2
$\begingroup$

I have to name $\ce{(NH_4)_2CrO_4}$. I know the answer is ammonium chromate. But I don't understand why it isn't called diammonium chromate.

$\endgroup$
6
$\begingroup$

You don't need the prefix because you know (or rather are assumed to know) the charges on the constituent ions of an ionic compound, which this is. The ammonium ($\ce{NH4^+}$) cation has a charge of +1 and the chromate ($\ce{CrO4^{2-}}$) anion has a charge of -2. Since the formula unit has to have a net charge of zero, it follows that "ammonium chromate" must have the empirical formula of ($\ce{{(NH_4^+)}_2CrO4^{2-}}$). Similarly "ammonium nitrate" must have an empirical formula of $\ce{NH4NO3}$ because the nitrate anion has a charge of -1. In both cases, you can deduce the formula from the name and your pre-existing knowledge of the properties of the ions.

The prefixes are used much more often in simple molecular compounds because the elements in periods 2 and 3 can often be in multiple oxidation states, and you need the prefixes to figure out the actual molecular formula, the names of the elements are not enough. The most famous example is probably nitrogen and oxygen, which form at least half a dozen neutral compounds. You need prefixes so you can distinguish between $\ce{NO2}$ (nitrogen dioxide) and $\ce{N2O}$ (dinitrogen monoxide). "Nitrogen oxide" wouldn't cut it, because you wouldn't know the oxidation state of $\ce{N}$ and $\ce{O}$ and could not deduce the formula from the name.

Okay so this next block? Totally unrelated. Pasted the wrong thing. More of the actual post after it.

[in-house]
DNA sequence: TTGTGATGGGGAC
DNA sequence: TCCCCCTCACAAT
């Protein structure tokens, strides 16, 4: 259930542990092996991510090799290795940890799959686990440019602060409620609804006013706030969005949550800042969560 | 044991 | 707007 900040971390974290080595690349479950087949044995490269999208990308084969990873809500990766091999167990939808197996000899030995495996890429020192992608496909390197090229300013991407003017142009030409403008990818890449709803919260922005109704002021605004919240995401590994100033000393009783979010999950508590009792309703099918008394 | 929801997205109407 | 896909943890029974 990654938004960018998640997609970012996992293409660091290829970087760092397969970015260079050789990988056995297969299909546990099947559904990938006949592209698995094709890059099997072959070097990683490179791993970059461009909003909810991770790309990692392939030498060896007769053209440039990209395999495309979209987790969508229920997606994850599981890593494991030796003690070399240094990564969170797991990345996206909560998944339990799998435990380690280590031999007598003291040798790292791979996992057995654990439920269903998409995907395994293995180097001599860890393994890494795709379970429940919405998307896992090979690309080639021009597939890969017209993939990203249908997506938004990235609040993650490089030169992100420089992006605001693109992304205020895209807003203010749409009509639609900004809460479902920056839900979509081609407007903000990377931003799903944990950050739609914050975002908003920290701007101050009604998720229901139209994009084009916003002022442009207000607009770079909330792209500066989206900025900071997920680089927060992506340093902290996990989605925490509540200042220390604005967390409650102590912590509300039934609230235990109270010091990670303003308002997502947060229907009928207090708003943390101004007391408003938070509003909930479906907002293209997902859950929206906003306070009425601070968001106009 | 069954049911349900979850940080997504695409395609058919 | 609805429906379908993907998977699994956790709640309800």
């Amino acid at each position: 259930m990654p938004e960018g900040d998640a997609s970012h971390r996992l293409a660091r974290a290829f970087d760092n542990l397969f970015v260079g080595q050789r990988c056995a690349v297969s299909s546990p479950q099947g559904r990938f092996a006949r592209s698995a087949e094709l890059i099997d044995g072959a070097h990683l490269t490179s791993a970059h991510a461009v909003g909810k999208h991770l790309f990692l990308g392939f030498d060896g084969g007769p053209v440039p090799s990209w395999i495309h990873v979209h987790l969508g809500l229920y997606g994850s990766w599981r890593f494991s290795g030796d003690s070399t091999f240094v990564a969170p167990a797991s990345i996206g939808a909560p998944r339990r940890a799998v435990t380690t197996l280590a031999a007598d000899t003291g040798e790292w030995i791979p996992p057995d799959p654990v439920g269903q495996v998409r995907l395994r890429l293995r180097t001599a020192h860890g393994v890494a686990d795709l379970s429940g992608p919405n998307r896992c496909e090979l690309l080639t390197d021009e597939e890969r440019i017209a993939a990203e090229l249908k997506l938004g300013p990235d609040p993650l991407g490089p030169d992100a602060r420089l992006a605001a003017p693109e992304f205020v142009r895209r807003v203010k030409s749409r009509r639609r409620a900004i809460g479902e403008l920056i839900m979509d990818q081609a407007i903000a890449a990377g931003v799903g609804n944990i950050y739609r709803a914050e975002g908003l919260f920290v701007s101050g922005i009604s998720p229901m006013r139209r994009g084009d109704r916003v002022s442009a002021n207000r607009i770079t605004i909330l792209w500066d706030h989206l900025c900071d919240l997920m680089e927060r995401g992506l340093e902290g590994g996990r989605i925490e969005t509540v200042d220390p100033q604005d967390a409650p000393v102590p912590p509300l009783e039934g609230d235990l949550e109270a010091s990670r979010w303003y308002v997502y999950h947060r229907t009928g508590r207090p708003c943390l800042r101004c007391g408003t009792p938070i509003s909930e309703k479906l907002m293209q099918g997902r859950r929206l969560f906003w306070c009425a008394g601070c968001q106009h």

Even when the constituents of ionic compounds can form more than one ion, e.g. for transition metals, we usually choose to write the oxidation state of the varying ion instead of using prefixes, e.g. $\ce{FeO}$ is "iron(II) oxide" instead of "iron monoxide" and $\ce{Fe2O3}$ is "iron(III) oxide" instead of "diiron trioxide."

You may observe that this is all shot through with logical inconsistency and redundancy. That is a reflection of the chaotic history of chemical nomenclature and the need to balance systematic naming conventions to make it easier for the newcomer with the ability to use the vast existing knowledge base that uses older and more ad-hoc or individually varying schemes.

| improve this answer | |
$\endgroup$
  • $\begingroup$ "You may observe that this is all shot through with logical inconsistency and redundancy." How so? $\endgroup$ – Anurag Jun 1 '18 at 14:41
  • 1
    $\begingroup$ Well, the first that comes to mind is the fact that when naming ionic compounds we give the oxidation states explicitly in the name and ask the reader to deduce the subscripts ("iron(III) oxide" => ox states of +3,-2 => subscripts 2,3) whereas when we name molecular compounds we do the reverse, we indicate the subscripts in the name and ask the reader to deduce the oxidation states ("phosphorus trichloride" => subscripts 1,3 => oxidation states +3,-1). I can't think of any good reason for this, aside from historical accident. $\endgroup$ – Christopher Grayce Jun 2 '18 at 3:46
  • 1
    $\begingroup$ As for the second, just consider the madness that is the naming patterns of hydrides. The systematic names of the Period 2 hydrides are lithium hydride, beryllium hydride, borane, methane, azane, hydrogen oxide and hydrogen fluoride. Whoa. $\endgroup$ – Christopher Grayce Jun 2 '18 at 3:48
3
$\begingroup$

Prefixes such as mono-, di-, tri- etc. are typically used in naming covalent/molecular compounds, and not for ionic compounds.

Ammonium chromate is an ionic compound, so the prefix is not used. The ammonium cation has only a 1+ charge and so the Stock system of Roman numerals is not required. Thus, the only correct name would be ammonium chromate.

| improve this answer | |
$\endgroup$

Your Answer

By clicking “Post Your Answer”, you agree to our terms of service, privacy policy and cookie policy

Not the answer you're looking for? Browse other questions tagged or ask your own question.